Halloween at McDonald’s

Halloween is one of the “big 3” nostalgic holidays for me, waffling back and forth between second and third place with Thanksgiving on my list, and Christmas being firmly in the number one spot.  There has always been so much to love about Halloween.  From the costumes to the candy, memories of harvest festivals, the scary movies, and the fall weather.  But one thing that sometimes gets overlooked is just how wonderful a lot of the promotions that companies run are tied to Halloween.  One of the best examples of this has been McDonald’s, and that’s what we’re looking at in today’s Retro Ramblings.


As I related before, one of my favorite things to find in my trick-or-treat bag at the end of the night were gift certificates in general, but McDonald’s gift certificates in particular.  They made them available to purchase in little booklets and featured coupons entitling the bearer to a free small ice cream cone, or free small french fries, a small soft drink, or at times, a small Sundae.  These little certificates were like some kind of savings bond for a kid.  You knew it didn’t hold much value when you were holding it on Halloween night, but you also knew that in the future, that thing was worth something.  For me, I would fold them up and put them in my Velcro wallet and eagerly await the next trip to town where I would pester my mom to no end about stopping at McDonald’s to cash in my certificate.  The fries, or a cone, or soft drink always tasted better when they were gotten with those Halloween gift certificates.

Maybe my favorite Halloween tie-in that McDonald’s came up with was their Halloween Happy Meals, where everything came in one of those cool Jack-o-Lantern buckets.  They initially released them in 1985, and they were such a hit, that they kept them going for many years afterward.  Some years, they would make slight changes to the faces on them, but in 1989 they made a major change when they added a ghost bucket and a witch bucket.  Of course, I had to have them all.  They were the perfect size for a Happy Meal, as the burger and fries fit nicely inside.  And they were the perfect size for a lot of other things too.  My mom would go every week and get us each a Happy Meal during the Halloween season so she could get buckets too.  She used them for things like storing clothespins, while I used mine for storing smaller toys like Micro Machines.  The only thing I found they weren’t good for was using them as your candy bucket for trick or treating.  They just weren’t big enough for that.  But dang, they were such a cool concept, and one of my favorite memories of Halloween from through the years.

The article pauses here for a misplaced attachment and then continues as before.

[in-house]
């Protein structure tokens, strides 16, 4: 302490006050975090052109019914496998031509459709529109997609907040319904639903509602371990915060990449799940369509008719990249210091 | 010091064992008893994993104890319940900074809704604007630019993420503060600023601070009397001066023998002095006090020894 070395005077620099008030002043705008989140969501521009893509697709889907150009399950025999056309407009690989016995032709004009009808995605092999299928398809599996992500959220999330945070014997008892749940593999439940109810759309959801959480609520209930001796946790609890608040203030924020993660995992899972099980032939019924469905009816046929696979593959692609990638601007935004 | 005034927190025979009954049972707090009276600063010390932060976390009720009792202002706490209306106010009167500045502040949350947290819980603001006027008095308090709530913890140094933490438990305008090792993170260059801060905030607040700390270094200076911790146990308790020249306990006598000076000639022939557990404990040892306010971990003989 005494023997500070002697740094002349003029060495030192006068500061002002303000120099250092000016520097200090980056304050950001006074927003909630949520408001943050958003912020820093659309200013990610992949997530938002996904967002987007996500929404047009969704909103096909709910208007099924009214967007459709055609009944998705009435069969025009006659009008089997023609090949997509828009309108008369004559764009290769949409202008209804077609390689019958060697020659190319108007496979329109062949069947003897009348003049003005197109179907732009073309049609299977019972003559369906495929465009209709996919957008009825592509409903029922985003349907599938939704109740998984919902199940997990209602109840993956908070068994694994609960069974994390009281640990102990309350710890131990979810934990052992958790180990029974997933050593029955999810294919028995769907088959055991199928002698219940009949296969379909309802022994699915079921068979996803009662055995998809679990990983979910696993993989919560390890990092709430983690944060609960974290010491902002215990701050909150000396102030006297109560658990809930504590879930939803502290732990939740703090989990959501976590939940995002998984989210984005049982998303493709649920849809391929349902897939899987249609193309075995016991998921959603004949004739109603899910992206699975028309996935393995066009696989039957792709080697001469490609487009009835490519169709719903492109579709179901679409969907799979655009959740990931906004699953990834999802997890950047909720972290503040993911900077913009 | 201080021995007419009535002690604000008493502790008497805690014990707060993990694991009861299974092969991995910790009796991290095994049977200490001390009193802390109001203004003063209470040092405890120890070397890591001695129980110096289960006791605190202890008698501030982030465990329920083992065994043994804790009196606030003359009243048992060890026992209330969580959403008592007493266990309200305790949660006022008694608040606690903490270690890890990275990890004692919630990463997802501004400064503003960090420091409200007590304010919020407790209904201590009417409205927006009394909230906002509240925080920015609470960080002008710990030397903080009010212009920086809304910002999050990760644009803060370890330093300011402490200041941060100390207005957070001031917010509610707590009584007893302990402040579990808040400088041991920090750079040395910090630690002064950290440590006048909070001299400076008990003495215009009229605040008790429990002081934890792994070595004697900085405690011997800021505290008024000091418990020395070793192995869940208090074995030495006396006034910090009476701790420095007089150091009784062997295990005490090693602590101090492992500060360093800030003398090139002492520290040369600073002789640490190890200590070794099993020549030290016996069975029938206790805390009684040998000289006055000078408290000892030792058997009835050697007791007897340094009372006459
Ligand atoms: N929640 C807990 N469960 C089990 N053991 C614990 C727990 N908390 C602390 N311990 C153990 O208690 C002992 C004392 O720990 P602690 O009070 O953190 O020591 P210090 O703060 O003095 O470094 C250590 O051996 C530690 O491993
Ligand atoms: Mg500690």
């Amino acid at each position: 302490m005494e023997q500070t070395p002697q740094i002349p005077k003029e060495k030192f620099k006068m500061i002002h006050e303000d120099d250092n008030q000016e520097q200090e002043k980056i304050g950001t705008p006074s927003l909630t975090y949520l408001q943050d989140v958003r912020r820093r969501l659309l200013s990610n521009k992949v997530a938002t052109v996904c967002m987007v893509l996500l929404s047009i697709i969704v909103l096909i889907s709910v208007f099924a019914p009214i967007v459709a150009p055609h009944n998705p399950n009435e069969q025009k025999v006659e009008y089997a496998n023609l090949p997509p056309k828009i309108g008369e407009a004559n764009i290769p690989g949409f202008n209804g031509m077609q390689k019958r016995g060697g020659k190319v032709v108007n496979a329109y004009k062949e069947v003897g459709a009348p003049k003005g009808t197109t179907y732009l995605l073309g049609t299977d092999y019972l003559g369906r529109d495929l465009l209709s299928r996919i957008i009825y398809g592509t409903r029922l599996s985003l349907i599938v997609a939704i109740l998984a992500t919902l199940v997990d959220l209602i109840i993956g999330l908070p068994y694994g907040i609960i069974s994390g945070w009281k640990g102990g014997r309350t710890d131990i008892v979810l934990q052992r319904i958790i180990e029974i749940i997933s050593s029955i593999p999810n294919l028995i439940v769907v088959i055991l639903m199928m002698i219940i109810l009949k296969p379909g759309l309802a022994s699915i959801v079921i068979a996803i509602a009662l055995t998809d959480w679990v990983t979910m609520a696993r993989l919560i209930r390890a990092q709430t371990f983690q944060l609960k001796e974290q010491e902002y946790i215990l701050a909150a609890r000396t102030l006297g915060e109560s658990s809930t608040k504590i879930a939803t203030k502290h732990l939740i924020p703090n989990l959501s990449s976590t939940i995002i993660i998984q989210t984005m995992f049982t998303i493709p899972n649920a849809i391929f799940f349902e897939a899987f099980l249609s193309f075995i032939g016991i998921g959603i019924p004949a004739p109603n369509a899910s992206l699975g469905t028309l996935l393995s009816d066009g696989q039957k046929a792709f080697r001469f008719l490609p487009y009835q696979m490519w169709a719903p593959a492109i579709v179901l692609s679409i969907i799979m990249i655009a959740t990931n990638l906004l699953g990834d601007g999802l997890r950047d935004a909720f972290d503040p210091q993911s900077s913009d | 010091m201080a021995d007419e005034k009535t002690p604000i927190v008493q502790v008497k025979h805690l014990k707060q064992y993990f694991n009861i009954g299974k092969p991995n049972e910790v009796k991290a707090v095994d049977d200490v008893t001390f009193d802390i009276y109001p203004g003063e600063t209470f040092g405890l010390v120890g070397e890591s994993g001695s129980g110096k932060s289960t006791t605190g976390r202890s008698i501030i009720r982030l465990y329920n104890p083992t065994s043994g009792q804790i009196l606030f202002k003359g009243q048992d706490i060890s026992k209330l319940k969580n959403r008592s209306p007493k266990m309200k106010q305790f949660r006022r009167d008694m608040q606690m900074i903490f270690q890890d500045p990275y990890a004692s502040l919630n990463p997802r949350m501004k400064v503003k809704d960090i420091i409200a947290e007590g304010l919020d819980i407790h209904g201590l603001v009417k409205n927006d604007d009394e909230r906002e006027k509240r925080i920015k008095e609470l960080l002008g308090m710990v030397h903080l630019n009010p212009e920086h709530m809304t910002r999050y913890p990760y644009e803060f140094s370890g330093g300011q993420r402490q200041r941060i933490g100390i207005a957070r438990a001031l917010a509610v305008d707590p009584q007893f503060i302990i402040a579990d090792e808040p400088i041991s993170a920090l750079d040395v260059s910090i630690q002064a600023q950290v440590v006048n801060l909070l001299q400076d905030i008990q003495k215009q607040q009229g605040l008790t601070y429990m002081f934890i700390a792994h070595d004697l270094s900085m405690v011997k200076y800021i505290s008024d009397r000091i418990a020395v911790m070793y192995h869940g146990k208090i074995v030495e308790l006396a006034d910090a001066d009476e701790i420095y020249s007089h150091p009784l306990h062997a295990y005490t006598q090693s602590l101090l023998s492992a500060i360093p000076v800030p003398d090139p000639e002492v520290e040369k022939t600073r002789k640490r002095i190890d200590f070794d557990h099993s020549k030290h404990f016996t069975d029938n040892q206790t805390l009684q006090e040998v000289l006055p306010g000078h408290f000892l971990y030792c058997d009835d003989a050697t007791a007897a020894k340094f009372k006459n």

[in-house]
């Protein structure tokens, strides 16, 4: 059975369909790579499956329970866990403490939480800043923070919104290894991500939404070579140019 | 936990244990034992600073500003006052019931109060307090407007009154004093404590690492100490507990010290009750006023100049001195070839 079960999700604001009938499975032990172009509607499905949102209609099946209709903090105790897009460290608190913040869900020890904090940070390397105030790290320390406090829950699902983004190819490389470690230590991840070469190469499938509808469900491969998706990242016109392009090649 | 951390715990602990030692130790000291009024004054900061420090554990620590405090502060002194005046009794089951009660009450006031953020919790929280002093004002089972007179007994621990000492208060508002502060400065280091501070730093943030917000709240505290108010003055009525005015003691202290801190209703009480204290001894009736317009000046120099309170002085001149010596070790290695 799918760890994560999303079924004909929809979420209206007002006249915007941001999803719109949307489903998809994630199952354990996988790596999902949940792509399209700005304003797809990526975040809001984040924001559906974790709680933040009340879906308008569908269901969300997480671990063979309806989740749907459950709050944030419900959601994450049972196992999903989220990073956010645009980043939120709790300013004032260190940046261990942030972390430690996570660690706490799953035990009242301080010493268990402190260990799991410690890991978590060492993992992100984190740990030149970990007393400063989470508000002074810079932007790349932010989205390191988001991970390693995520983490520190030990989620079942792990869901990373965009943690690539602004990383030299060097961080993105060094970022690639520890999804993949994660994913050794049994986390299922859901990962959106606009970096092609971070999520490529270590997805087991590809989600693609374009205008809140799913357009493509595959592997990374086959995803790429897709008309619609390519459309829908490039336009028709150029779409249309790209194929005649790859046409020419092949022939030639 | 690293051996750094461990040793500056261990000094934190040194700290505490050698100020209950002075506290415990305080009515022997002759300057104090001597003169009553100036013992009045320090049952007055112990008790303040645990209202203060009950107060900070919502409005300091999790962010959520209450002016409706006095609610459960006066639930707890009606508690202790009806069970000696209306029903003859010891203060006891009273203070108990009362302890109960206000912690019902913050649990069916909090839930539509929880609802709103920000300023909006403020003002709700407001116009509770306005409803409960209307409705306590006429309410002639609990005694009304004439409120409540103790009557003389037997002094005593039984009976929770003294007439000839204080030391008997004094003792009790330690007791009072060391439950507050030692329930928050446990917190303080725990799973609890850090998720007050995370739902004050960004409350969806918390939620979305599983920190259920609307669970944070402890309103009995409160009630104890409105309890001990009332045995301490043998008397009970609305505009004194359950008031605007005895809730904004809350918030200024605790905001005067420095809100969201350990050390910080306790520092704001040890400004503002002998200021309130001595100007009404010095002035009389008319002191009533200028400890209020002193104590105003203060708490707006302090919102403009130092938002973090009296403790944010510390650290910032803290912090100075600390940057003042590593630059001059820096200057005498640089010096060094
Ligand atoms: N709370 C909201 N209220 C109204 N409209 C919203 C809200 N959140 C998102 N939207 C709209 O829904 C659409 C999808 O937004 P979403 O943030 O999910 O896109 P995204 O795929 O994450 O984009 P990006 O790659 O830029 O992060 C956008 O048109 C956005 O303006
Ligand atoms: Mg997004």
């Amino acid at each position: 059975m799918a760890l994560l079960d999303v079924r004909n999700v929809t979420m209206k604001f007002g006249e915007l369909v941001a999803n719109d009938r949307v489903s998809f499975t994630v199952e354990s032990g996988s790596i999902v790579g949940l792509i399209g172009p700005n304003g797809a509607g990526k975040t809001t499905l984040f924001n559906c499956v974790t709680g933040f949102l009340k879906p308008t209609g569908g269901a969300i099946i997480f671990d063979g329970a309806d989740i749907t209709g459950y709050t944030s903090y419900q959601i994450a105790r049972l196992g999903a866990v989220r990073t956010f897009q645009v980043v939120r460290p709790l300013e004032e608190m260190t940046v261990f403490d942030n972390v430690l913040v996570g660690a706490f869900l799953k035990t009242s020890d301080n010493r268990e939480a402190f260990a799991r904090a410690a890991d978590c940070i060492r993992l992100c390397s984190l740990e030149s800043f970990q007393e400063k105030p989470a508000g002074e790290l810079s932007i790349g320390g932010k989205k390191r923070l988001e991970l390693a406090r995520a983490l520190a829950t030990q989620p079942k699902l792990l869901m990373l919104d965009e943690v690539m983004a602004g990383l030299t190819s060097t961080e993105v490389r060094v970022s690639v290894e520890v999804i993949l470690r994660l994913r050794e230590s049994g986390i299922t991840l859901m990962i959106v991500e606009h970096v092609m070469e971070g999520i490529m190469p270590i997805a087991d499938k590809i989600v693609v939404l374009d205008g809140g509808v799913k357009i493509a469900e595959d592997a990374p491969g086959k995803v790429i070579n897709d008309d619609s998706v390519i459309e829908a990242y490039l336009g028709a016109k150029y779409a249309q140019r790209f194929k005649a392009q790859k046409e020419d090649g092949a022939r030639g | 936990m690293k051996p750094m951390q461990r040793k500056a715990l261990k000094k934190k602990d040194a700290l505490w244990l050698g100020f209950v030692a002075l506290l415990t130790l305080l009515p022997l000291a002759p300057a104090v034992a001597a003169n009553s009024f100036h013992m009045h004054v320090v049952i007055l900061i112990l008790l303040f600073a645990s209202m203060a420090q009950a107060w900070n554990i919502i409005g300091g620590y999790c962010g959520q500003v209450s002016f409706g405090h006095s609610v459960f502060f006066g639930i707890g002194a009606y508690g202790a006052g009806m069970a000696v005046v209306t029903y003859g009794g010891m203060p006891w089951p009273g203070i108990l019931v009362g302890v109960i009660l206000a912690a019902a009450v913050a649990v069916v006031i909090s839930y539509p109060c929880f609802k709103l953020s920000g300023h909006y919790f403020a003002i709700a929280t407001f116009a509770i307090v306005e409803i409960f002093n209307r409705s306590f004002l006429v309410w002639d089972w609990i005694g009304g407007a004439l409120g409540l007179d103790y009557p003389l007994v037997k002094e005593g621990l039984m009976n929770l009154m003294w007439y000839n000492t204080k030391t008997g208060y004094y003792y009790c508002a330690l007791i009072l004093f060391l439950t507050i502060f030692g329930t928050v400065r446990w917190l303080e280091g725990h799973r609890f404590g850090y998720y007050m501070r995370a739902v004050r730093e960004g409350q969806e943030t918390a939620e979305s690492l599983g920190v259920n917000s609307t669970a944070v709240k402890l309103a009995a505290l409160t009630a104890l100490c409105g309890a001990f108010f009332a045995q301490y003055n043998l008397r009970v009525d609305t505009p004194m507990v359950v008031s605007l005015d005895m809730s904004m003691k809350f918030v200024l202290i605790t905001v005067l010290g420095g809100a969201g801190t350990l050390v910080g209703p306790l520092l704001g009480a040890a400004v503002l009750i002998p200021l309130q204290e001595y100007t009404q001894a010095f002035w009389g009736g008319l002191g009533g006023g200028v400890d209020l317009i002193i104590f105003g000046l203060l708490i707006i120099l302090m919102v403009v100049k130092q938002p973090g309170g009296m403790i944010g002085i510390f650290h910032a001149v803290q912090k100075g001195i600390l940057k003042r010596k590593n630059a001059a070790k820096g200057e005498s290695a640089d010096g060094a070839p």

The last thing that I remember making a big splash with me way back when were the Halloween McNugget Buddies toys that came out in 1992.  Now while getting an animated-looking chicken nugget toy with a face was pretty great on its own, giving it a removable Halloween costume just took things to a whole other level!  The toys were well made, and so much fun to put on display in their costumes.  McDonald’s created seven different McNugget Buddy characters and each had its own costume.  You could even interchange them between the buddies.  There wasn’t much to differentiate the McNugget Buddies from each other except their facial expressions, but it was still fun to mix and match their costumes between them.

McDonald’s has stolen my heart many times through the years in various ways, and their Halloween promotions were always one of the highlights of the season for me.  What about you?  Do you have any fast food Halloween preferences?  Let’s talk about them in the comments.

Five of My Favorite Halloween Treats

The Halloween season is upon us, and I thought it would be fun to go back in time to the days of trick-or-treating and look at just what were some of my absolute favorite things to find in my treat bag at the end of the night.  Now, don’t get me wrong, it was hard for any treat to be classified as “bad”, but we all had the favorites that we hoped to get a sack full of by the end of the night.  Here in this Retro Ramblings, are five of my favorites!


Nerds Candy

When I was young back in the ’80s, there wasn’t much more revered candy amongst my friends than Nerds.  We all loved these things.  We’d carry the normal-sized boxes of them to school with us and compare flavors.  So when the snack-sized boxes came along, we were all stoked.  It was a big deal for a few years though to get these on Halloween night.  We’d all bring in our Nerds haul to school and see who really hit the jackpot. 

Candy Cigarettes

I know these things aren’t exactly politically correct these days, but back then, people didn’t see anything wrong with them.  A lot of Dads smoked then, and one of the coolest things you could do was to imitate your Dad.  I’d “puff” on these things for a while trying to look cool, but it didn’t take long for that chalky flavor to overcome me and I’d have to gobble them down.  Not only that but in school, we treated candy cigarettes like prisoners do real cigarettes.  You could trade these things for all kinds of stuff between classes.